In 1962, Thorsheim invented and developed the first effective fuel cell control developed for use in the then fledgling commercial fuel cell market (Honeywell World, August 6, 1962). The fuel cell was a revolutionary continuous-feed battery which produced electrical power directly from fuel (hydrogen-oxygen) through a chemical reaction. Electrical power is produced by the fuel cell without any smoke, noise, noxious fumes or vibration. Moreover, it has an efficiency of up to 7o percent compared to 35 percent for a steam turbine, or 15 percent for an automobile. Uses of fuel cell are many and varied: from providing power for boats to locomotives, auxiliary power for space vehicles, to producing power for homes and industry. The controller for the fuel cell is used in the space program. "I was pretty proud when it was on the moon," he said.
A long time scientist for Honeywell who invented everything from a fuel cell used in space to reflective body bands for bicyclists and joggers. His inventions have achieve the highest goal in preventive medicine: to prevent respiratory illness in millions and actually prevent respiratory death in thousands if not millions.
Other aspects of his work deserve mentions: his work on degree-days in determining the optimum time to harvest peas and corn in Minnesota; his work on devices to simplify and expedite work in home kitchens; his work on Glo-Jo to improve safety for night bicycle riders or hikers. He also developed reflective safety straps used by student crossing guards, resulting in greater safety for those students performing this very valuable service.
Thorsheim invented special devices such as a degree-day computer designed to monitor the growing cycle of certain plants. This required measurement of the number of hours that plants such as beans were exposed to sunshine above a certain temperature. He invented a clever meter which used two small clocks running together. One clock measured total time while the other measured temperature-time, varying its rate according to temperature. Between the two, degree-day calculations were made. This permitted close control of ripening periods.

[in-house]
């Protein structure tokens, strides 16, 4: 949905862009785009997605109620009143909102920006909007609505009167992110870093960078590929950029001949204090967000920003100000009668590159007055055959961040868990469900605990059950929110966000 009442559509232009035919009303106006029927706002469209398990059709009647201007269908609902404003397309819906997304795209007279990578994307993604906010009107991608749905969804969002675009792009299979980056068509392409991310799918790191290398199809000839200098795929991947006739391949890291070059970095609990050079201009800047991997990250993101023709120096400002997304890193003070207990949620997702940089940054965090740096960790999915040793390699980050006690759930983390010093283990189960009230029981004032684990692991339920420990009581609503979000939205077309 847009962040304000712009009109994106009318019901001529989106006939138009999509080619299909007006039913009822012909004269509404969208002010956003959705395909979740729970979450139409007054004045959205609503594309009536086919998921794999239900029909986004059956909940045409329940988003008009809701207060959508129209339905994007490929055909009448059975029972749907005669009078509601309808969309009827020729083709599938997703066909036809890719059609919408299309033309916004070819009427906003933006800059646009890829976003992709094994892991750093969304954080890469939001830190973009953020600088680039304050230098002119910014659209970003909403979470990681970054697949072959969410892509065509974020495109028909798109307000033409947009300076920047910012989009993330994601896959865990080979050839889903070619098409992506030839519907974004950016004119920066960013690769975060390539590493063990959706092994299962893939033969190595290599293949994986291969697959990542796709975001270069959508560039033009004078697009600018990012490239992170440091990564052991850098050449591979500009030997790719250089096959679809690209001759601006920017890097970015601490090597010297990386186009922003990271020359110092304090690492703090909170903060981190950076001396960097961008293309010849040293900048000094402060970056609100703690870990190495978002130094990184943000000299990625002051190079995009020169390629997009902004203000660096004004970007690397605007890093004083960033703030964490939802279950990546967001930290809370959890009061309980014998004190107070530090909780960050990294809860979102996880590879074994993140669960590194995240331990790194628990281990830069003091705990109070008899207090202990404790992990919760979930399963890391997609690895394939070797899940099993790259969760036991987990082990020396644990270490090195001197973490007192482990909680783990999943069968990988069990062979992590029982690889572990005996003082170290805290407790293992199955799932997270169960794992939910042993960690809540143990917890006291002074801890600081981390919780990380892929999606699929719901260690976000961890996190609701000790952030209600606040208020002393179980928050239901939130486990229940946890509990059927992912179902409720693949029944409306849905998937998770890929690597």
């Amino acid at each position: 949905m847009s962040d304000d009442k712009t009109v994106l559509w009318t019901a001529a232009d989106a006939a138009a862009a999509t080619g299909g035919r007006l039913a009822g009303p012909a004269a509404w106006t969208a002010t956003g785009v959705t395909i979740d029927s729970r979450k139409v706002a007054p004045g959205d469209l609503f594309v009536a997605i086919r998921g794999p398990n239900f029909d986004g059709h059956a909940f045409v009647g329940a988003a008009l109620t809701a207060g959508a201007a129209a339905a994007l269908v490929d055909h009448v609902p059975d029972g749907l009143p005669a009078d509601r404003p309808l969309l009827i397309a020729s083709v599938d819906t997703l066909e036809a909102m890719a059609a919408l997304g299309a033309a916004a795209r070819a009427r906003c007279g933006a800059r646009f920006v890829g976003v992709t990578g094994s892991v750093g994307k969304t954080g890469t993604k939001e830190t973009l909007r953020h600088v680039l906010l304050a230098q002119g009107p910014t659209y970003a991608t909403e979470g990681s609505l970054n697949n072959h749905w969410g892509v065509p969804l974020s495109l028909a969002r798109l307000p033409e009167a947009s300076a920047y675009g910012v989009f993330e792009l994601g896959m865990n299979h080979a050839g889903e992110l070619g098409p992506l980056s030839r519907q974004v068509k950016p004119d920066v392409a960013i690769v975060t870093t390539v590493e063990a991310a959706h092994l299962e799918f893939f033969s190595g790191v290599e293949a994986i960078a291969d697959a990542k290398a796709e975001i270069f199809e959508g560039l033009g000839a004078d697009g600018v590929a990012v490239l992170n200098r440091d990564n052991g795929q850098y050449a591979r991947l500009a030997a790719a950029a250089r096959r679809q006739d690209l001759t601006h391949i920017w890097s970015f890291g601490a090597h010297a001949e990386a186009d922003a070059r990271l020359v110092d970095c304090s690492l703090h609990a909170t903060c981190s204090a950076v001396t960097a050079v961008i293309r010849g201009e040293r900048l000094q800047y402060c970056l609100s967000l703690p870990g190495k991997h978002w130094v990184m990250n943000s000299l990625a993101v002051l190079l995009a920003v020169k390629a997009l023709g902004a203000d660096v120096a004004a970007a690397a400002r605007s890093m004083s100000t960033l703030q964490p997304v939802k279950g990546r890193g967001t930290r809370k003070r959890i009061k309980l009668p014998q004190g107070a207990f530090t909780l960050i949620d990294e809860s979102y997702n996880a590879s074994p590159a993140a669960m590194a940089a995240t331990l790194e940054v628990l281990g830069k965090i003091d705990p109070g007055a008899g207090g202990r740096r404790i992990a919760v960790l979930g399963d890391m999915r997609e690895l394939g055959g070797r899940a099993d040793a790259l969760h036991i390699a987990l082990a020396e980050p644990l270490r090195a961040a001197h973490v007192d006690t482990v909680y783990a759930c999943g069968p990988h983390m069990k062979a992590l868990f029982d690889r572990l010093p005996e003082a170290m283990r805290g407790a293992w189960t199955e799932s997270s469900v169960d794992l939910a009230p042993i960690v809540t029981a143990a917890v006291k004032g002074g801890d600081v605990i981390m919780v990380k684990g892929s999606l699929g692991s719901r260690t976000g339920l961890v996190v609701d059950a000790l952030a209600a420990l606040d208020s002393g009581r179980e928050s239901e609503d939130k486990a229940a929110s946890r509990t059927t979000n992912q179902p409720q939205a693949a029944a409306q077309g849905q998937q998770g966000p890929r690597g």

Thorsheim also developed a special balanced fluid pressure control which solved the problem of varying water temperatures in mixed temperature systems due to pressure variations. A device to control water temperature in faucets, showers and tubs was constructed and worked very nicely.
Another interesting invention was the degree-day computer Thorsheim invented to monitor the growth cycle of certain plants. This invention involved measuring the number of hours that plants such as beans and peas were exposed to sunshine above a certain temperature. Two clocks were used to run together and function as a clever meter; one clock kept track of total time while the other measured only the time during which the plants received enough energy from the sun to grow. The device is reported to be in use today by the Green Giant Company.
Early transistor development was another area of Thorsheim’s creativity. He worked on the housing designs for transistors and assisted in developing a special impact formed housing which was used in the early mass production versions.
He was a member of Honeywell’s first Corporate Research Unit. Both patented and non-patented ideas received recognition for their major technical contributions to product engineering and design. Honeywell’s military products used some of his sensor and mechanical actuating device concepts. He authored many internal Honeywell papers and memos and contributed many ideas that led to new design solutions for Honeywell’s control, safety, and security systems.
Thorsheim also worked on his own time, with the approval of Honeywell, on everything from a toy submarine to a spice rack.
NOTE: These biographies have been compiled from information accompanying the nomination form submitted to the Minnesota Inventors Hall of Fame, information available on the Internet and from a variety of other sources.